The "prairie schooner" was the classic covered wagon that carried settlers westward across the North American plains. The nickname came from the typical white cloth cover on the wagon, which, from a distance, made it resemble the white cloth of a ship's sails.
The prairie schooner is often confused with the Conestoga wagon, but they are actually two very different types of wagons. Both were horse-drawn, of course, but the Conestoga wagon was much heavier and was first used by farmers in Pennsylvania to haul crops to market.
The Conestoga wagon was often pulled by teams of up to six horses. Such wagons required reasonably good roads, such as the National Road, and were simply not practical for moving westward across the plains.
The prairie schooner was a lighter wagon designed to travel great distances on rough prairie trails. And the prairie schooner could usually be pulled by a single team of horses, or sometimes even one horse. As finding food and water for animals could present a serious problem while traveling, there was an advantage to using light wagons that required fewer horses. Depending on the circumstances, prairie schooners would also be pulled by oxen or mules.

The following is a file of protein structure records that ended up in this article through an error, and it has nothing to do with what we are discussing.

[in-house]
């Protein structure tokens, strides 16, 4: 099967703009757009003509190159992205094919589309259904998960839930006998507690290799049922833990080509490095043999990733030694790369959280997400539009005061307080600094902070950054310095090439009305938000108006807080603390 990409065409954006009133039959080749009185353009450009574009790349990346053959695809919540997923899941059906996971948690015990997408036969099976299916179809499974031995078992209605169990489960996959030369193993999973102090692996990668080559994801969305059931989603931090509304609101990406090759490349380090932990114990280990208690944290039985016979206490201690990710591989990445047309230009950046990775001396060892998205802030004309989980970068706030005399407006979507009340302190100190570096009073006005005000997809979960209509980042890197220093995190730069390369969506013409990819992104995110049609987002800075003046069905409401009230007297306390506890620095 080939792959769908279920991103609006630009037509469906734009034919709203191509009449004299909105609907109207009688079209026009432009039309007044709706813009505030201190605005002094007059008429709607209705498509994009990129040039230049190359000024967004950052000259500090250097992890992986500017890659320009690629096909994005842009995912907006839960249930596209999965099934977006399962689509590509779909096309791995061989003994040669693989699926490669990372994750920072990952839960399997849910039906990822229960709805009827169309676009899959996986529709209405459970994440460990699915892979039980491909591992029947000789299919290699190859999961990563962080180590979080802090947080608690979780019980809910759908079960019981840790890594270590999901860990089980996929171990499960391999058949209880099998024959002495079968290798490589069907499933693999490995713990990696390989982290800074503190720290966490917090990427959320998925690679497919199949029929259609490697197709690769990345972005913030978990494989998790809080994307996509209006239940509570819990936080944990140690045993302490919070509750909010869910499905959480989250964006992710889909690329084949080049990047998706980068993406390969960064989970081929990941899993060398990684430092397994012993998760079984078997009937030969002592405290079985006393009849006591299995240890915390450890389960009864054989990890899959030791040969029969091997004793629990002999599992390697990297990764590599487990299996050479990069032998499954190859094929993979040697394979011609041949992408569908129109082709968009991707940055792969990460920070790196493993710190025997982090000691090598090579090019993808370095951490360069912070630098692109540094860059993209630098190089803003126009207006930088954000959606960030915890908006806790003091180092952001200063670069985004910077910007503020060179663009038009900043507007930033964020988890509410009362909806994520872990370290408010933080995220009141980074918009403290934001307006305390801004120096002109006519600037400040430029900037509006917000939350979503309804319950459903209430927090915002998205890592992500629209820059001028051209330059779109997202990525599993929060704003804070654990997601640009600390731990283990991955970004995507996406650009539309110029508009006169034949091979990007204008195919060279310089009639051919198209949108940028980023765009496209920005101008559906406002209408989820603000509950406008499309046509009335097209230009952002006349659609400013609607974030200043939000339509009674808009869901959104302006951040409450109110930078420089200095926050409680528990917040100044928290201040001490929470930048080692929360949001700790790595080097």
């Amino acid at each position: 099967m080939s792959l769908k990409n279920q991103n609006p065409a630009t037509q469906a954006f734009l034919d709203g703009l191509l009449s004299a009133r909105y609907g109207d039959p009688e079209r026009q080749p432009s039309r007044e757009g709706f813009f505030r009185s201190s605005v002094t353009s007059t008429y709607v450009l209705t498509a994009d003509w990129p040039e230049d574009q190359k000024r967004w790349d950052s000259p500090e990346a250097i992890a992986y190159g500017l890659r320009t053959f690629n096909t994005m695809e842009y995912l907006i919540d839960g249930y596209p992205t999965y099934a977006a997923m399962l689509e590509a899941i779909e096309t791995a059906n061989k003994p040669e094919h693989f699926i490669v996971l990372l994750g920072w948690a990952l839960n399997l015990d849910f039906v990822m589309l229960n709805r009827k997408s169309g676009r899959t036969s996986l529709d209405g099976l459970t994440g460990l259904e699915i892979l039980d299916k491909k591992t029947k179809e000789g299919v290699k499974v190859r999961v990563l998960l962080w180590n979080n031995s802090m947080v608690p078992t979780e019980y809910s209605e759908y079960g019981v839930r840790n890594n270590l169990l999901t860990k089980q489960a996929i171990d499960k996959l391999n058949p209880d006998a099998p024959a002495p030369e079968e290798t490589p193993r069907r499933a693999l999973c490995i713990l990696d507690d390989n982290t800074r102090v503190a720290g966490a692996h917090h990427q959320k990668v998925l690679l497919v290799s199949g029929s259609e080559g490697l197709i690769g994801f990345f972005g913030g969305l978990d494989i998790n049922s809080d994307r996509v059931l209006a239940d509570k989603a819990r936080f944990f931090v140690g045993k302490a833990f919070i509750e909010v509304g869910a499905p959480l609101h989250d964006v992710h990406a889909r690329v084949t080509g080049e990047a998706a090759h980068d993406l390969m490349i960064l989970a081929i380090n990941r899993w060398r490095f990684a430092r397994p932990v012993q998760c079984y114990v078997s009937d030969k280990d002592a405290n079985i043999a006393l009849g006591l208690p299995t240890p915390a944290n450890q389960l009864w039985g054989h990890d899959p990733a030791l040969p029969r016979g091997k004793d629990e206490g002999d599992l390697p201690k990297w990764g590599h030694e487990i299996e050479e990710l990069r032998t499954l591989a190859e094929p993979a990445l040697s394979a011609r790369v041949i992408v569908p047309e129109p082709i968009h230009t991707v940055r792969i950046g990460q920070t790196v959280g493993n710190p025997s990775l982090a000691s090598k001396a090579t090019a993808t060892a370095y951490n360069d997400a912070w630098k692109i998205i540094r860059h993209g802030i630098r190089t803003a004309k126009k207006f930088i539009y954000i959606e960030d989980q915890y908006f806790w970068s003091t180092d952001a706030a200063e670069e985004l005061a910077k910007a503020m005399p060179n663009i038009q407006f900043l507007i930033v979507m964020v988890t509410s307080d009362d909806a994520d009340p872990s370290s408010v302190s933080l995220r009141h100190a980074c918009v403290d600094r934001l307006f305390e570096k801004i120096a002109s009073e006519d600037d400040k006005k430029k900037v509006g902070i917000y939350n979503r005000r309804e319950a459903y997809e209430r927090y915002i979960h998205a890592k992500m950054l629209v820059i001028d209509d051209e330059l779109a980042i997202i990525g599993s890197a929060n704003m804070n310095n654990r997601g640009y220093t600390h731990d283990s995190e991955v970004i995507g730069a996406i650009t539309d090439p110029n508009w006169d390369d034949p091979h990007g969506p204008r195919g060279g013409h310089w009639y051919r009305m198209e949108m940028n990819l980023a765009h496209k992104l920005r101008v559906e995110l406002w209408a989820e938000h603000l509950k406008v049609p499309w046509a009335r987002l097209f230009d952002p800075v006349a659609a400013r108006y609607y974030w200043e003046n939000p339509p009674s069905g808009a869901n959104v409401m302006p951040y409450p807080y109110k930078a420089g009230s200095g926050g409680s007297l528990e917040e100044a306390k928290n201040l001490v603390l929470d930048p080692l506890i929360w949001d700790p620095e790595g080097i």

How They Were Used
Adapted from light farm wagons, prairie schooners generally had a canvas cover, or bonnet, supported on wooden arches. The cover provided some protection from sun and rain. The cloth cover, which was typically supported on bows of wood (or occasionally iron) could be coated with various materials to make it waterproof.
The prairie schooner would typically be packed very carefully, with heavy pieces of furniture, or crates of supplies, placed low in the wagon box to keep the wagon from tipping on rough trails. With the possessions of a typical family stowed aboard the wagon, there generally wasn't much room to ride inside. The ride was often pretty rough, as the suspension was minimal. So many "emigrants" heading westward would simply walk alongside the wagon, with only children or the elderly riding inside.
When stopped for the night, families tended to sleep under the stars. In rainy weather, families would seek to stay dry by huddling under the wagon, rather than inside it.
Groups of prairie schooners often traveled together in the classic wagon trains along such routes as the Oregon Trail.
When the railroads expanded throughout the American West in the late 1800s there was no longer a need to travel great distances by prairie schooner. The classic covered wagons fell out of use but became an enduring symbol of the westward migration.